DNR finds ‘forever chemicals’ in 12 water supplies

Tama water among those identified

The Mississippi River, a source of drinking water for thousands of eastern Iowans, has PFAS, according to recent Iowa DNR tests. (Photo by Mark D. Tomer/Agricultural Research Service, USDA)

A sampling of about 70 community water supplies in Iowa found detectable levels of toxic chemicals that persist indefinitely in the environment in a dozen of them, according to the Iowa Department of Natural Resources.

The DNR began its sampling late last year and published the last of its results this week on its website. The testing is meant to determine the prevalence of perfluoroalkyl and polyfluoroalkyl substances — commonly referred to as PFAS or “forever chemicals” — in the state’s drinking water.

There are thousands of PFAS. The two most-studied of the group have been linked to cancers and other ailments and were a focus of the sampling, along with 23 other PFAS.

The water sources selected for the first round of testing were believed to be the most at-risk for contamination, using federal and state data that tracks the companies that have used or stored PFAS, areas where firefighting foam that contains PFAS was used, and others, said Corey McCoid, supervisor of the DNR’s Water Supply Operations.

None of the detections exceeded a non-mandatory federal guideline for the two most prominent PFAS, although the U.S. Environmental Protection Agency is expected to revise that health advisory to be more strict and is considering mandatory regulations.

“Overall, we’re glad that it’s currently not above the health advisory,” McCoid said, “but as the EPA is looking to change that health advisory, I suspect we’ll have some facilities at that point in time that will be affected.”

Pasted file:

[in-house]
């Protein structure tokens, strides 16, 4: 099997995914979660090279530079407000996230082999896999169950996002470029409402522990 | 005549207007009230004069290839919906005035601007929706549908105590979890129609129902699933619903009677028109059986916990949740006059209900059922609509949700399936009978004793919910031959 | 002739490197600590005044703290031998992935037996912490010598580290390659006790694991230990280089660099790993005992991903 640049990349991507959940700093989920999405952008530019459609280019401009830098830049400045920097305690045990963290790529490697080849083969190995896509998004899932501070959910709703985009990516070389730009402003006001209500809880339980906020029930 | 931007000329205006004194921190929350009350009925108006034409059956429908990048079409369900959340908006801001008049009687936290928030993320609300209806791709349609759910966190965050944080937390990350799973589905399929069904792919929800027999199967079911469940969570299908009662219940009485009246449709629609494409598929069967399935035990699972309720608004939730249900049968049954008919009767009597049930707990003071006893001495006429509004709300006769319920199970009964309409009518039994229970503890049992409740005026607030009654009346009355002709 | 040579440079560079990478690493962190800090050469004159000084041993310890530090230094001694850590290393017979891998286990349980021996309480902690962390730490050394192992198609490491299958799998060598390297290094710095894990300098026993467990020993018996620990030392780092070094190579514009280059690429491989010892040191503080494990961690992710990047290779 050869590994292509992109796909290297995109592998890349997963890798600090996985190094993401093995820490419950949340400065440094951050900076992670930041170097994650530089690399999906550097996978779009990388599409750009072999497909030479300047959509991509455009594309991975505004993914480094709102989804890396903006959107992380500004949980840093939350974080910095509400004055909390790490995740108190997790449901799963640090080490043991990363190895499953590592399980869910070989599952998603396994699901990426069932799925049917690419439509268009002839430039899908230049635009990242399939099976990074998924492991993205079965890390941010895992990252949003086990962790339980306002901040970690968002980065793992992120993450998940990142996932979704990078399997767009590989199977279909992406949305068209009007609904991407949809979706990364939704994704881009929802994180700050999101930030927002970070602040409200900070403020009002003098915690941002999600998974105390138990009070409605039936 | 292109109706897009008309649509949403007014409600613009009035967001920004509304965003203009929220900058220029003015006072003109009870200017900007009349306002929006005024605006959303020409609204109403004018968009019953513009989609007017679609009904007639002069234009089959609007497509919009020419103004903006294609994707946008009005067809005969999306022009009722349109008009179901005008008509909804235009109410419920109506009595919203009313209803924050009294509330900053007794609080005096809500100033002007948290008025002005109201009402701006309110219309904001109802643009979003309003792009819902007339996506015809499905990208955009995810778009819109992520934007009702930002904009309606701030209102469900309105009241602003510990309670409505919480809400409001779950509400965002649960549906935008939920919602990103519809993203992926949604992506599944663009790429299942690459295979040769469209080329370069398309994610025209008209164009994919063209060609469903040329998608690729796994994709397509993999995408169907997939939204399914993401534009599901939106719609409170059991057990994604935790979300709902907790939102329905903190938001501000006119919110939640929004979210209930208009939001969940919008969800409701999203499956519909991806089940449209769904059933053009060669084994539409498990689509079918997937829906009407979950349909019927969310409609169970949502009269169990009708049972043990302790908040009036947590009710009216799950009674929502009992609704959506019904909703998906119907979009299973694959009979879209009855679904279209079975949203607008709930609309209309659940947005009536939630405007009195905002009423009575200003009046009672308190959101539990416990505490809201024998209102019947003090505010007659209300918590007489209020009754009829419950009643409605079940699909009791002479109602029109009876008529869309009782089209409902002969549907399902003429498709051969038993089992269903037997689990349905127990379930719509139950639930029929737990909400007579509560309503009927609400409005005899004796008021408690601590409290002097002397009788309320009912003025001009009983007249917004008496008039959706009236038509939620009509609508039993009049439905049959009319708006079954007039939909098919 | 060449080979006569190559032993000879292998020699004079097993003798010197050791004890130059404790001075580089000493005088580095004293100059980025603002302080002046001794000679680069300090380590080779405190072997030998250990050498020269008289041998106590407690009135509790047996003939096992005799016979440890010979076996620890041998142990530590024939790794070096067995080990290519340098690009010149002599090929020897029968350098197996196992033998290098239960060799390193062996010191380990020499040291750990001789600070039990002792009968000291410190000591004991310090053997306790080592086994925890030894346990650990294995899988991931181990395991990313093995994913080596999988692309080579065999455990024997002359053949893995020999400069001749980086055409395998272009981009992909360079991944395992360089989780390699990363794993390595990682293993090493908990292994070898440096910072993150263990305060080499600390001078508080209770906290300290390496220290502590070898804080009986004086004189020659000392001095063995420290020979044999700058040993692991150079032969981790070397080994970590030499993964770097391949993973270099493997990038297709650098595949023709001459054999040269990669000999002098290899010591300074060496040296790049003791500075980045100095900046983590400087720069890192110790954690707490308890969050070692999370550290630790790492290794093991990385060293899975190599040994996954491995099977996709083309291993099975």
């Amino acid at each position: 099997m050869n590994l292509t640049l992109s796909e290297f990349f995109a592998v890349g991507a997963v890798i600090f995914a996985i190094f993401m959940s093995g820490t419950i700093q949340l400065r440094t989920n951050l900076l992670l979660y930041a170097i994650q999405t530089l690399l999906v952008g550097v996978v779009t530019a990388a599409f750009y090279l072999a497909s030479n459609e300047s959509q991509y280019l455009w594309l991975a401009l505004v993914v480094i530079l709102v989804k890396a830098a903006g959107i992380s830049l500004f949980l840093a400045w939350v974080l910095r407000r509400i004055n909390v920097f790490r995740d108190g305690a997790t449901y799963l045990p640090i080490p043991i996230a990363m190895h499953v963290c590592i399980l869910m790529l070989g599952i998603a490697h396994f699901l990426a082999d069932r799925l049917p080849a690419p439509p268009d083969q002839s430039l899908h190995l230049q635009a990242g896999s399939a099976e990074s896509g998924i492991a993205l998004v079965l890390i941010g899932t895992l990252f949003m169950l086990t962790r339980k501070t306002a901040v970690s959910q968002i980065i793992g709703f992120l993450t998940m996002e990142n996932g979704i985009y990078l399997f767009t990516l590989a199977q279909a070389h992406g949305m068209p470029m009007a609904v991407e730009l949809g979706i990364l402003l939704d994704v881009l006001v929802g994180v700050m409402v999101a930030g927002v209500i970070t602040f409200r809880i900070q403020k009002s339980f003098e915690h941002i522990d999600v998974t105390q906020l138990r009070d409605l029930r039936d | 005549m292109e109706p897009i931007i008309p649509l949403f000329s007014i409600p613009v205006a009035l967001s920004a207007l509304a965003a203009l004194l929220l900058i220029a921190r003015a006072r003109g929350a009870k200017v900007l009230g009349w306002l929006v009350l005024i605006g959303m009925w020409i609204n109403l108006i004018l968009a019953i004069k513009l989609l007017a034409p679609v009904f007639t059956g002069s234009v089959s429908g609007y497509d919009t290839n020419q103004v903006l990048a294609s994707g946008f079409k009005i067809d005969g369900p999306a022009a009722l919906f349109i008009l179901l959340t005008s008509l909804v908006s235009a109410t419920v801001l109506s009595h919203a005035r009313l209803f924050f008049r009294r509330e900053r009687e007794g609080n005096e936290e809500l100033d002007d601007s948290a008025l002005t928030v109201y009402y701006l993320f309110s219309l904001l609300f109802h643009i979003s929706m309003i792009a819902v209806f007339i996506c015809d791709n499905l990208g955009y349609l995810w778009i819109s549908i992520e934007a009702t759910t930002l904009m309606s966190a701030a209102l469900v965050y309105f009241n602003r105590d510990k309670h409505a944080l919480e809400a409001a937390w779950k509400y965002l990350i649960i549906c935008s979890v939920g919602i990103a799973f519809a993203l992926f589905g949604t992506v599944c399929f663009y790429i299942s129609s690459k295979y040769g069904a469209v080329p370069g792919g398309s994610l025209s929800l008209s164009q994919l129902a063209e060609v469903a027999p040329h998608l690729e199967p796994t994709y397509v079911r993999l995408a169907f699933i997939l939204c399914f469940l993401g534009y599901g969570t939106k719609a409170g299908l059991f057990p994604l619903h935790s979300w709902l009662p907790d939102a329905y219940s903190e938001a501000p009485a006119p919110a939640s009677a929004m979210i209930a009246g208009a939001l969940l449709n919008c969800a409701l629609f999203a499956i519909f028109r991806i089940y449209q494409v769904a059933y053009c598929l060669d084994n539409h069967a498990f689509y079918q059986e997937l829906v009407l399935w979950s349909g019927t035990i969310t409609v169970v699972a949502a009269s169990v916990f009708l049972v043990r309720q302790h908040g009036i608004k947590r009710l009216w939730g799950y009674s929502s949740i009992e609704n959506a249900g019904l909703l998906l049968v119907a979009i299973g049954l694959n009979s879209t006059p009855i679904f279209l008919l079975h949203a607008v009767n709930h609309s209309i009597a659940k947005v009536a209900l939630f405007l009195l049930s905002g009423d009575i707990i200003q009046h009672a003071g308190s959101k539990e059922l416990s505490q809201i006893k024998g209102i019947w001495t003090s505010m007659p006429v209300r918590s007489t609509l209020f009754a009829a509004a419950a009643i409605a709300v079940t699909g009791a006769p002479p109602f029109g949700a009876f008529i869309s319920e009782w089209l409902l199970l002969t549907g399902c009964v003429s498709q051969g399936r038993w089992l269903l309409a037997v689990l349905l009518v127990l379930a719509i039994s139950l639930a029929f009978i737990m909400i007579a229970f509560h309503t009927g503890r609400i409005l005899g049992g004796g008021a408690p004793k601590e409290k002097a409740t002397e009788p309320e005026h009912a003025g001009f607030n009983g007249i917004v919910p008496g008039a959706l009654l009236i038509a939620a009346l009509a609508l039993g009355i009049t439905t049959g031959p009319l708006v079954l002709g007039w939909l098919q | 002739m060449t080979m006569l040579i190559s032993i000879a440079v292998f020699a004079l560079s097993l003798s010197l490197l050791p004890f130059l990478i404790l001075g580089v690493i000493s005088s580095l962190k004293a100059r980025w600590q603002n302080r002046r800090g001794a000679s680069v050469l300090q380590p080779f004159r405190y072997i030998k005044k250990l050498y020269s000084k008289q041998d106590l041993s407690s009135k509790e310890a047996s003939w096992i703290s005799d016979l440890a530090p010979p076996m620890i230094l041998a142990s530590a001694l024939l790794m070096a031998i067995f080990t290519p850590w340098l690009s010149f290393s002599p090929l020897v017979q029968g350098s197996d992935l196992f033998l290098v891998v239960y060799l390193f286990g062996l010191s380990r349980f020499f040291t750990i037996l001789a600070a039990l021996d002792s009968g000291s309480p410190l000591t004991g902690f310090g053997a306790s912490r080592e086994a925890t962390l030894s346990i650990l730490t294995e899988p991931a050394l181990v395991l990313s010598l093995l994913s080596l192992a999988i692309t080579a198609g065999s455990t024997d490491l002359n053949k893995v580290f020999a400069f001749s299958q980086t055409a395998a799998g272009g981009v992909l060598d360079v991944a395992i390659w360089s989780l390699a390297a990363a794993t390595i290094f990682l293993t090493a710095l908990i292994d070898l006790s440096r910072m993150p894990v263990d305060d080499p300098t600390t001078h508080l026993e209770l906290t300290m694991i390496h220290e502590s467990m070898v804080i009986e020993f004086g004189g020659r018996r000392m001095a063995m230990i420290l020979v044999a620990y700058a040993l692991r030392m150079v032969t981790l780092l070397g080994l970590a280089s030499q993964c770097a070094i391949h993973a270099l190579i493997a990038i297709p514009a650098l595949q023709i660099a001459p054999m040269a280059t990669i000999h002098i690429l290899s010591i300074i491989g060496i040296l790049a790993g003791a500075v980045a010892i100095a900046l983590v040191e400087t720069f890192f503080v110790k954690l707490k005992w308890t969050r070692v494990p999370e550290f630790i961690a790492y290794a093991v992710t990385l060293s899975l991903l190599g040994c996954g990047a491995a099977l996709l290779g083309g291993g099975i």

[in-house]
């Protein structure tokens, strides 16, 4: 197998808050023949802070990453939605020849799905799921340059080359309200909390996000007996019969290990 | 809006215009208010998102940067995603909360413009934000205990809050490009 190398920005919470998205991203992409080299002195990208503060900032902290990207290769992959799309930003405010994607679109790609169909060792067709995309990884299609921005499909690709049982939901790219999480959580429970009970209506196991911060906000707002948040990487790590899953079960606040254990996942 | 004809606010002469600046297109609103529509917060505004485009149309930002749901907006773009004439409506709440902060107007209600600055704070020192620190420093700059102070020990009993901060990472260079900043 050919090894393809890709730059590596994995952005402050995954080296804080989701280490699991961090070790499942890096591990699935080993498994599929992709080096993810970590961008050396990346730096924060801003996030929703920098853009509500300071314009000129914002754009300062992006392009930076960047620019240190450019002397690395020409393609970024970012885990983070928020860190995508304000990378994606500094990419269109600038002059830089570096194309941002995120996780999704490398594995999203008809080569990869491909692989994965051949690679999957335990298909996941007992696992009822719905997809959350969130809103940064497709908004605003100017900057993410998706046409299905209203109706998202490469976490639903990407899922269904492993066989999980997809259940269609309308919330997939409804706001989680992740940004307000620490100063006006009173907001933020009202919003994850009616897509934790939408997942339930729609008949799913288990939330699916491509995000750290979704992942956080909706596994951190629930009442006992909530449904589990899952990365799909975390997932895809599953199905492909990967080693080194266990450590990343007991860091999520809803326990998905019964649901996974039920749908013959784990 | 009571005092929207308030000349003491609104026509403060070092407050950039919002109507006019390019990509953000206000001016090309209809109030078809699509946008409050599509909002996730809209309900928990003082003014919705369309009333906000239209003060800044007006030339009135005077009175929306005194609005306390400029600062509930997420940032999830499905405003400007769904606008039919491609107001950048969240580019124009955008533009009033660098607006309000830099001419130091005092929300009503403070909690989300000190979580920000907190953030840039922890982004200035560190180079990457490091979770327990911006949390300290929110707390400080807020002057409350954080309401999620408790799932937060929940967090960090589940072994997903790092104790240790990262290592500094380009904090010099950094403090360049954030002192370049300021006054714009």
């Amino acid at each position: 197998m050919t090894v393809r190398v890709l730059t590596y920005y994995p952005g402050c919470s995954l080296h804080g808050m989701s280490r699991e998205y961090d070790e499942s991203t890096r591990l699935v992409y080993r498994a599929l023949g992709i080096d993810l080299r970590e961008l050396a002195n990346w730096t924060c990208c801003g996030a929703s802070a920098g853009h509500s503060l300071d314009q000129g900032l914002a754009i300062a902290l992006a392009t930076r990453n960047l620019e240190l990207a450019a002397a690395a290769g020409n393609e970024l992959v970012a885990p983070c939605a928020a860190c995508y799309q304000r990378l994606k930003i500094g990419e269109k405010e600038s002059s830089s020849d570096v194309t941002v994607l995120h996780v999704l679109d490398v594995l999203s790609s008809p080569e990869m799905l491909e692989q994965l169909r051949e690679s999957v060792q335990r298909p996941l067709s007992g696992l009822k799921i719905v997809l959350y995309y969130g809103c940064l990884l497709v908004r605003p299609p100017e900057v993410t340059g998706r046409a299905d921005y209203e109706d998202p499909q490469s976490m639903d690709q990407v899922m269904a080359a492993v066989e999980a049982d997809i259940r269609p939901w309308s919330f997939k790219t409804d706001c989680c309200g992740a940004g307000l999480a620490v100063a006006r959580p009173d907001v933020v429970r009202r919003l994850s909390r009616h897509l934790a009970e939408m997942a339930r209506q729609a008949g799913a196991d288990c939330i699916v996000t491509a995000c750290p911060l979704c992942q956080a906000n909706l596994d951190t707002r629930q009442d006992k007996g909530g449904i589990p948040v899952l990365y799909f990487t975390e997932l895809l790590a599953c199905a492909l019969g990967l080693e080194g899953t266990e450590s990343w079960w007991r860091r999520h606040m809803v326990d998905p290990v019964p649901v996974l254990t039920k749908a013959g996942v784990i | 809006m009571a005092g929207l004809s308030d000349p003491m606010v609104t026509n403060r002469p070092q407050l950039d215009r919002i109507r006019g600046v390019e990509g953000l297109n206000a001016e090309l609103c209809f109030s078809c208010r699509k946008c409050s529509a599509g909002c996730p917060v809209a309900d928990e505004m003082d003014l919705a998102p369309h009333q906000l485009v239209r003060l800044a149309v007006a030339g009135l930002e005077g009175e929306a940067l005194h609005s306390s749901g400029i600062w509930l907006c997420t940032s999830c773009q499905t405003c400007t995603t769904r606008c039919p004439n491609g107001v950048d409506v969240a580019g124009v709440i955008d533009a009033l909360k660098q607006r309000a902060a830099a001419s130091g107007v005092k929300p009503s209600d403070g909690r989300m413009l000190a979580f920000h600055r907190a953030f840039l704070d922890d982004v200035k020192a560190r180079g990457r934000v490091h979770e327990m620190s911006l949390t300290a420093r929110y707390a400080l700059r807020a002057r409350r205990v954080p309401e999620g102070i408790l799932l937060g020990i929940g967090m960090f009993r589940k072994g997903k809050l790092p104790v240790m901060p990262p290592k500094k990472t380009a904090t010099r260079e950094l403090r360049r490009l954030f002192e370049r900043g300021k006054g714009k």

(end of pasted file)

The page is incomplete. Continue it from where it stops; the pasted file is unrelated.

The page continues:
Chief among them is Central City, where the DNR found PFAS subject to the advisory in combined concentrations of 61 parts per trillion, which approaches the guideline of 70 parts per trillion. The city has stopped using water from a contaminated well — except in cases of emergency need — and a DNR investigation is underway to determine the source of the contamination.

Kammerer Mobile Home Park, near Muscatine, might also be affected. The DNR found concentrations of 29 parts per trillion in its water.

The other cities with detections of the two PFAS in finished drinking water include:

Ames Water Treatment Plant: 9.6 parts per trillion

Burlington Municipal Waterworks: 7.2 parts per trillion

Camanche Water Supply: 12 parts per trillion

Iowa-American Water Company, in Davenport: 6 parts per trillion

Keokuk Municipal Water Works: 4.3 parts per trillion

Muscatine Power & Water: 7.6 parts per trillion

Rock Valley Water Supply: 2.1 parts per trillion

Sioux City Water Supply: 9.2 parts per trillion

Tama Water Supply: 5.5 parts per trillion

West Des Moines Water Works: 5.3 parts per trillion

Cedar Rapids and Iowa City treated water did not have detectable amounts, but each city had a well that did. Contaminated water from a well can be diluted in larger cities by uncontaminated water from other wells.

McCoid expects to test roughly 60 more water supplies in the coming months. Some of those will be in areas near the other detections. The cities with the detections in their finished water are required to test the water quarterly and report the results to the DNR.

This article was originally publish by and has been made available courtesy of Iowa Capital Dispatch: https://iowacapitaldispatch.com/2022/03/31/dnr-finds-forever-chemicals-in-12-water-supplies/